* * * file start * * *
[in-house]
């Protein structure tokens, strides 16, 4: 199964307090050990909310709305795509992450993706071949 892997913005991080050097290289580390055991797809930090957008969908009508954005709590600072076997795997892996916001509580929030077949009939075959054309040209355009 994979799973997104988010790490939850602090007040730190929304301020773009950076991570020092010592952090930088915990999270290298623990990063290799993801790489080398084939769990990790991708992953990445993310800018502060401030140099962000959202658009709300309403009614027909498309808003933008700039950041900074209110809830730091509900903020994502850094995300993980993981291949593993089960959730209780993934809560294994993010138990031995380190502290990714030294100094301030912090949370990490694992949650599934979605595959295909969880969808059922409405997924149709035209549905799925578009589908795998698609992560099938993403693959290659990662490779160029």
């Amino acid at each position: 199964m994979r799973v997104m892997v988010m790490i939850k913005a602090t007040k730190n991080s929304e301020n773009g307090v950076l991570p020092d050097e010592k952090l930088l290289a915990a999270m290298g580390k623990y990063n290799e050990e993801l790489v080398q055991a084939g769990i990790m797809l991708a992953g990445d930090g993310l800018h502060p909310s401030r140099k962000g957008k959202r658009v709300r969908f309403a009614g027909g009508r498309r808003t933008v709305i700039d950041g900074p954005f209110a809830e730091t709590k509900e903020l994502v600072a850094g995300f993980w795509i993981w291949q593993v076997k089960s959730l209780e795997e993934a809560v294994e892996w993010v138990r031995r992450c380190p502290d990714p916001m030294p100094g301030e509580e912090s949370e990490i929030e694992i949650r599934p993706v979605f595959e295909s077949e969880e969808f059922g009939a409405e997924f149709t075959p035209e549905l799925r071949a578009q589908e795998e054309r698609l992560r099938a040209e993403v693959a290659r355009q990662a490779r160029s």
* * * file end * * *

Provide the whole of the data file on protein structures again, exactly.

[in-house]
């Protein structure tokens, strides 16, 4: 199964307090050990909310709305795509992450993706071949 892997913005991080050097290289580390055991797809930090957008969908009508954005709590600072076997795997892996916001509580929030077949009939075959054309040209355009 994979799973997104988010790490939850602090007040730190929304301020773009950076991570020092010592952090930088915990999270290298623990990063290799993801790489080398084939769990990790991708992953990445993310800018502060401030140099962000959202658009709300309403009614027909498309808003933008700039950041900074209110809830730091509900903020994502850094995300993980993981291949593993089960959730209780993934809560294994993010138990031995380190502290990714030294100094301030912090949370990490694992949650599934979605595959295909969880969808059922409405997924149709035209549905799925578009589908795998698609992560099938993403693959290659990662490779160029």
């Amino acid at each position: 199964m994979r799973v997104m892997v988010m790490i939850k913005a602090t007040k730190n991080s929304e301020n773009g307090v950076l991570p020092d050097e010592k952090l930088l290289a915990a999270m290298g580390k623990y990063n290799e050990e993801l790489v080398q055991a084939g769990i990790m797809l991708a992953g990445d930090g993310l800018h502060p909310s401030r140099k962000g957008k959202r658009v709300r969908f309403a009614g027909g009508r498309r808003t933008v709305i700039d950041g900074p954005f209110a809830e730091t709590k509900e903020l994502v600072a850094g995300f993980w795509i993981w291949q593993v076997k089960s959730l209780e795997e993934a809560v294994e892996w993010v138990r031995r992450c380190p502290d990714p916001m030294p100094g301030e509580e912090s949370e990490i929030e694992i949650r599934p993706v979605f595959e295909s077949e969880e969808f059922g009939a409405e997924f149709t075959p035209e549905l799925r071949a578009q589908e795998e054309r698609l992560r099938a040209e993403v693959a290659r355009q990662a490779r160029s």